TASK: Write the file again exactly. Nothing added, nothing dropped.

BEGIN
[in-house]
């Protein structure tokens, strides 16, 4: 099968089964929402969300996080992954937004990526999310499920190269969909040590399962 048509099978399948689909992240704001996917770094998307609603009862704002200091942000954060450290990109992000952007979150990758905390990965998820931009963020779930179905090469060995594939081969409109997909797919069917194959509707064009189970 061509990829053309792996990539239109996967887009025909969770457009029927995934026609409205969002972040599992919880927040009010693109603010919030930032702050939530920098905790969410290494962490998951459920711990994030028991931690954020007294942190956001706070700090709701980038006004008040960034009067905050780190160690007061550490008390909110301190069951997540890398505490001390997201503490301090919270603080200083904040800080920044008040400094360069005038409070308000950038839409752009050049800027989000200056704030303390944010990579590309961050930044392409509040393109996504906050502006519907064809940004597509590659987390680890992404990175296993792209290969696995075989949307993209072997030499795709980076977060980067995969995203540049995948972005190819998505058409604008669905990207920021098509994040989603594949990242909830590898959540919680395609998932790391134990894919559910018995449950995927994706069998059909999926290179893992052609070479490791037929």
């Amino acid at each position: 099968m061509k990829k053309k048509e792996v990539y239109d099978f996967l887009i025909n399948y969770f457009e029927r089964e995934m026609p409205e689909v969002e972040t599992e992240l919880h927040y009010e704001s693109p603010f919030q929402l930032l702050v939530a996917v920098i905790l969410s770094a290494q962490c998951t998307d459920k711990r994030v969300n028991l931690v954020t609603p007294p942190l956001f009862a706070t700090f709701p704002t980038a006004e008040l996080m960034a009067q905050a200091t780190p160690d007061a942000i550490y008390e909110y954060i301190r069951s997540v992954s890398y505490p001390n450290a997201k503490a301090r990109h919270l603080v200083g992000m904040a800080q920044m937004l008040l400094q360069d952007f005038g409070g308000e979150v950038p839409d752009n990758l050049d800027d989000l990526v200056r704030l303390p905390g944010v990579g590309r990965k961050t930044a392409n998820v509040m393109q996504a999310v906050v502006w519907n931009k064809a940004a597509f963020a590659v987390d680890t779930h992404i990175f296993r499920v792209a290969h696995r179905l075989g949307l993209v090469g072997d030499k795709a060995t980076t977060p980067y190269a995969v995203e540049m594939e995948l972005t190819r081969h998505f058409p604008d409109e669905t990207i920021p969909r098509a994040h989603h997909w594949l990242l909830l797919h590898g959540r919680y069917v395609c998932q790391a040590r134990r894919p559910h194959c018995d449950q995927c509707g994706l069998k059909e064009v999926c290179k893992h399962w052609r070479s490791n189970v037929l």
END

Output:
[in-house]
């Protein structure tokens, strides 16, 4: 099968089964929402969300996080992954937004990526999310499920190269969909040590399962 048509099978399948689909992240704001996917770094998307609603009862704002200091942000954060450290990109992000952007979150990758905390990965998820931009963020779930179905090469060995594939081969409109997909797919069917194959509707064009189970 061509990829053309792996990539239109996967887009025909969770457009029927995934026609409205969002972040599992919880927040009010693109603010919030930032702050939530920098905790969410290494962490998951459920711990994030028991931690954020007294942190956001706070700090709701980038006004008040960034009067905050780190160690007061550490008390909110301190069951997540890398505490001390997201503490301090919270603080200083904040800080920044008040400094360069005038409070308000950038839409752009050049800027989000200056704030303390944010990579590309961050930044392409509040393109996504906050502006519907064809940004597509590659987390680890992404990175296993792209290969696995075989949307993209072997030499795709980076977060980067995969995203540049995948972005190819998505058409604008669905990207920021098509994040989603594949990242909830590898959540919680395609998932790391134990894919559910018995449950995927994706069998059909999926290179893992052609070479490791037929």
């Amino acid at each position: 099968m061509k990829k053309k048509e792996v990539y239109d099978f996967l887009i025909n399948y969770f457009e029927r089964e995934m026609p409205e689909v969002e972040t599992e992240l919880h927040y009010e704001s693109p603010f919030q929402l930032l702050v939530a996917v920098i905790l969410s770094a290494q962490c998951t998307d459920k711990r994030v969300n028991l931690v954020t609603p007294p942190l956001f009862a706070t700090f709701p704002t980038a006004e008040l996080m960034a009067q905050a200091t780190p160690d007061a942000i550490y008390e909110y954060i301190r069951s997540v992954s890398y505490p001390n450290a997201k503490a301090r990109h919270l603080v200083g992000m904040a800080q920044m937004l008040l400094q360069d952007f005038g409070g308000e979150v950038p839409d752009n990758l050049d800027d989000l990526v200056r704030l303390p905390g944010v990579g590309r990965k961050t930044a392409n998820v509040m393109q996504a999310v906050v502006w519907n931009k064809a940004a597509f963020a590659v987390d680890t779930h992404i990175f296993r499920v792209a290969h696995r179905l075989g949307l993209v090469g072997d030499k795709a060995t980076t977060p980067y190269a995969v995203e540049m594939e995948l972005t190819r081969h998505f058409p604008d409109e669905t990207i920021p969909r098509a994040h989603h997909w594949l990242l909830l797919h590898g959540r919680y069917v395609c998932q790391a040590r134990r894919p559910h194959c018995d449950q995927c509707g994706l069998k059909e064009v999926c290179k893992h399962w052609r070479s490791n189970v037929l």